In the detection of lupus anticoagulant, the dilute Russell’s viper venom time test together with a platelet neutralization procedure is more sensitive and specific than either the activated partial thromboplastin time test or the kaolin clotting time test. Anticardiolipin antibodies are detected using a standardized enzyme-linked immunosorbent assay [3,50]. The detection of antiphospholipid antibodies is subject to considerable inter-laboratory variation. This is a result of temporal fluctuation of antiphospholipid antibody titles in individual women, transient positivity secondary to infections, suboptimal sample collection and preparation and lack of standardization of laboratory tests for their detection.

Lupus Anticoagulants (LA) reduces the coagulant potential of the plasma and prolongs the clotting time in coagulation tests based on the activated partial thromboplastin time. Consensus guidelines recommend screening for LA with 2 or more phospholipid-dependent coagulation tests. Anticoagulant therapy may interfere with the detection of LA. Anticardiolipin antibodies (aCL) share a common 10th binding affinity for cardiolipin and can be detected using enzyme-linked immunosorbent assays. Enzyme-linked immunosorbent assay tests for aCL are poorly standardized and aCL testing has shown poor concordance between laboratories [53].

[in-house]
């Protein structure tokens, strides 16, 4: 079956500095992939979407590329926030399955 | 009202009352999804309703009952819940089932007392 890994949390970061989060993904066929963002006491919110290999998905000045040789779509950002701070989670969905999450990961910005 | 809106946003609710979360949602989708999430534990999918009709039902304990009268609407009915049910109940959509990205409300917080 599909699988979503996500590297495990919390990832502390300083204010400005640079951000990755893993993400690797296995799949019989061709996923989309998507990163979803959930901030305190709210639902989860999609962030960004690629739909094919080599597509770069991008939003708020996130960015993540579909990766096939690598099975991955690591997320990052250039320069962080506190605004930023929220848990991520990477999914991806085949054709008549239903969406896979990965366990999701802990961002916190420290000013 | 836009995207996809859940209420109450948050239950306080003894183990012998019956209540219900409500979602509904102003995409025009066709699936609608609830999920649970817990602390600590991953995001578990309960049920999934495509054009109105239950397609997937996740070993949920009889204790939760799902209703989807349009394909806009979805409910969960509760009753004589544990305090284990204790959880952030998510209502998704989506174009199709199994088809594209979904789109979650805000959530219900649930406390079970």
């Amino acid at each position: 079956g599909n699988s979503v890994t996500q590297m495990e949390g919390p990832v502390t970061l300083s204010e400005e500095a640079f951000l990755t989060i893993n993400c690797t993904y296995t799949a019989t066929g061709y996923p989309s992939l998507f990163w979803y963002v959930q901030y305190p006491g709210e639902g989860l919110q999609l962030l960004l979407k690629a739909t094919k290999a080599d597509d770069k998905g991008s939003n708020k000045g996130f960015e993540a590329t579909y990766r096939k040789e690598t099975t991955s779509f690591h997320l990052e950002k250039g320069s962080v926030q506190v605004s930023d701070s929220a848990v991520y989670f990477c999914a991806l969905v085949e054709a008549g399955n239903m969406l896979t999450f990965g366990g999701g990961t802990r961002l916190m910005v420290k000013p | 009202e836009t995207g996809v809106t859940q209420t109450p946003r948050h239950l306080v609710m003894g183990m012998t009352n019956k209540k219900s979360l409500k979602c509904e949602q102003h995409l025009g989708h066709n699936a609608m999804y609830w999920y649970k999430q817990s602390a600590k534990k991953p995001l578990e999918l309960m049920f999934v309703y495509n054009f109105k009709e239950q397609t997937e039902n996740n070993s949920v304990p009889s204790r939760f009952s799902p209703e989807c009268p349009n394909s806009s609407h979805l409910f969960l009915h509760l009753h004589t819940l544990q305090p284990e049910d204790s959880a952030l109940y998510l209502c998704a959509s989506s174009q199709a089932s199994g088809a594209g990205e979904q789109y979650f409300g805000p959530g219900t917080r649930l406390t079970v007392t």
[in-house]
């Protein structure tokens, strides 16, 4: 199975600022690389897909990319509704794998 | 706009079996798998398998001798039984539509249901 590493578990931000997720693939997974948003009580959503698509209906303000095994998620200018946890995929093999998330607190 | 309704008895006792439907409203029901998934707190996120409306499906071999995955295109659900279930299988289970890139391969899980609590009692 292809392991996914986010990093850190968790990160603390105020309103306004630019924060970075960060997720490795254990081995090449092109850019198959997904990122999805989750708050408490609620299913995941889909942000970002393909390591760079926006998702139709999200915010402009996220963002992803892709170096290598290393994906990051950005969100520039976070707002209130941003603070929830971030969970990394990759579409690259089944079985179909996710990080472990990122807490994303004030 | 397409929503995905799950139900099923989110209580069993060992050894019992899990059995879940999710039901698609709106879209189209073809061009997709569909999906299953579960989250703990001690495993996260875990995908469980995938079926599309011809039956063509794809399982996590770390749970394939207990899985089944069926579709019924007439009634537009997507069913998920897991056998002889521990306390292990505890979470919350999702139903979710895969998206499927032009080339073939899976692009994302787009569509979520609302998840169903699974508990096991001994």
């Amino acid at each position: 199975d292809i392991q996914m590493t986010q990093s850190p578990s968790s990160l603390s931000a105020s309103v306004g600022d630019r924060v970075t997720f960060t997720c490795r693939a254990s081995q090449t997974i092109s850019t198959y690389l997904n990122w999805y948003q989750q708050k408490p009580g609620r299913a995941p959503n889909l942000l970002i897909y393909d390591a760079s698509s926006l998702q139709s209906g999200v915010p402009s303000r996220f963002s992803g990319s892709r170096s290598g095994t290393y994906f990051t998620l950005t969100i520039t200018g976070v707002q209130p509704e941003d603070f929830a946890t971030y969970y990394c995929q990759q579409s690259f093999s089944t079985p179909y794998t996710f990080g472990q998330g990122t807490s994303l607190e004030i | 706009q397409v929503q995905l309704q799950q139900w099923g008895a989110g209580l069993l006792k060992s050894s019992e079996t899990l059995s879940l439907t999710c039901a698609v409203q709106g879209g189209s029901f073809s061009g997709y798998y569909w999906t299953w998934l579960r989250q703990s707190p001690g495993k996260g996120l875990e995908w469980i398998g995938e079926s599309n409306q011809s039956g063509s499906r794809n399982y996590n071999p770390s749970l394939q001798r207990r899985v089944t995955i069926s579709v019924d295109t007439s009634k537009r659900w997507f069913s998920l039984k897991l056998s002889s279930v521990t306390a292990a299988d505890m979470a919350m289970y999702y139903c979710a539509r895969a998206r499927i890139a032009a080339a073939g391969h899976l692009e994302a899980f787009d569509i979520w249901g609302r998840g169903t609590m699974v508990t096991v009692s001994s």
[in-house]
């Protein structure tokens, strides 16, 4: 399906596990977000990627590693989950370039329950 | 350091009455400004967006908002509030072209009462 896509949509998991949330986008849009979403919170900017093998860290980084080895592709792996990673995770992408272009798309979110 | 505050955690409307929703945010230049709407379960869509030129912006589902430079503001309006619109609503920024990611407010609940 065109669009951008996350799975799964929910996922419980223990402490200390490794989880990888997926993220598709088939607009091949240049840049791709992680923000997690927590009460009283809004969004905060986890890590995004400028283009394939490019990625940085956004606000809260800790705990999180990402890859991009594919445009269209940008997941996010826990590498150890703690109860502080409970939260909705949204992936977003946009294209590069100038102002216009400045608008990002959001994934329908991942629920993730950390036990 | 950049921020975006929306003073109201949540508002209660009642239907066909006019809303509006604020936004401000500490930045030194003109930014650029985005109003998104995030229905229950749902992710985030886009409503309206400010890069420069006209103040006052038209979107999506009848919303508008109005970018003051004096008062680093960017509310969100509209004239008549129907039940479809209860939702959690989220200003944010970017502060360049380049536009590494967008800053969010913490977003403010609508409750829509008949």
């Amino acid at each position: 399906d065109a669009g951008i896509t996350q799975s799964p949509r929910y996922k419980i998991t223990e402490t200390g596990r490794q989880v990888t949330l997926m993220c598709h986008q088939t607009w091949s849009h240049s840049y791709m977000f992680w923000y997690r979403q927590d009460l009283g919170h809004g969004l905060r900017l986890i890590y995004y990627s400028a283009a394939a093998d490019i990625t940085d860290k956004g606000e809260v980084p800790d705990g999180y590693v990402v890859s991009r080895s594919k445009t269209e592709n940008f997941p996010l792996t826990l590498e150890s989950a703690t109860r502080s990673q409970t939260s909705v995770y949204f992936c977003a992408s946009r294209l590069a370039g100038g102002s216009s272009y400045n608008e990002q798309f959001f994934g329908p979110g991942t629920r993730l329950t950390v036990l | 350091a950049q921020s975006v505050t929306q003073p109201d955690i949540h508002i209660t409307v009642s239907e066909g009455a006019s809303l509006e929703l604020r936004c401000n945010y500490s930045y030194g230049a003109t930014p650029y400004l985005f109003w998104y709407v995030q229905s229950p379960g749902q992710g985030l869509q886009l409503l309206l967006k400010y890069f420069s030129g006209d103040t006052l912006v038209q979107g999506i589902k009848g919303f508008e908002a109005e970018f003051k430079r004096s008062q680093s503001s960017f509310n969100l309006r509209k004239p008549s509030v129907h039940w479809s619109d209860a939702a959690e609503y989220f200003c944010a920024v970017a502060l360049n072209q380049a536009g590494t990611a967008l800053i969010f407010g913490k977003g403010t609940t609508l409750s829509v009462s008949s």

It was initially suggested that the association between the presence of aPL and miscarriages was caused by an increased risk of thrombus formation in the nascent placental vessels resulting in placenta infarctions. However, it is noteworthy that women with the presence of aPL and no evidence of placental thrombosis also experience pregnancy loss [41,54]. Thus, pathophysiology other than placental thrombosis may influence pregnancy outcome. Antiphospholipid antibodies have a variety of effects on the trophoblast, including inhibition of trophoblastic function and differentiation, induction of syncytiotrophoblast apoptosis, and activation of complement pathways at the maternal-fetal interface resulting in a local inflammatory response [56].

In vitro studies have shown that the effect of antiphospholipid antibodies on trophoblast function and complement activation [9,55] may be reversed by heparin and both low-dose aspirin and low molecular weight heparin have been recommended for the cases of obstetric APS. Unfortunately, 30% of the cases continue to experience pregnancy loss in spite of treatment with no obvious cause and no effective treatment [46].

Catastrophic Antiphospholipid Syndrome (CAPS) is a rare variant that accounts for 1% of patients with APS. Despite its low frequency, the mortality-related is very high ranging from 50% of patients in the first series to 37% in the most recent data. The current knowledge of this potential devastating entity comes from the International Registry of patients with CAPS, named CAPS Registry [56]. Treatment is based on the combination of anticoagulation, glucocorticoids, plasma exchange and/or intravenous immunoglobulins, the so-called triple therapy. In refractory cases or in those with initial life-threatening situation, rituximab may be an effective option. Some cases of CAPS have been effectively treated with the addition of eculizumab to the triple therapy [56].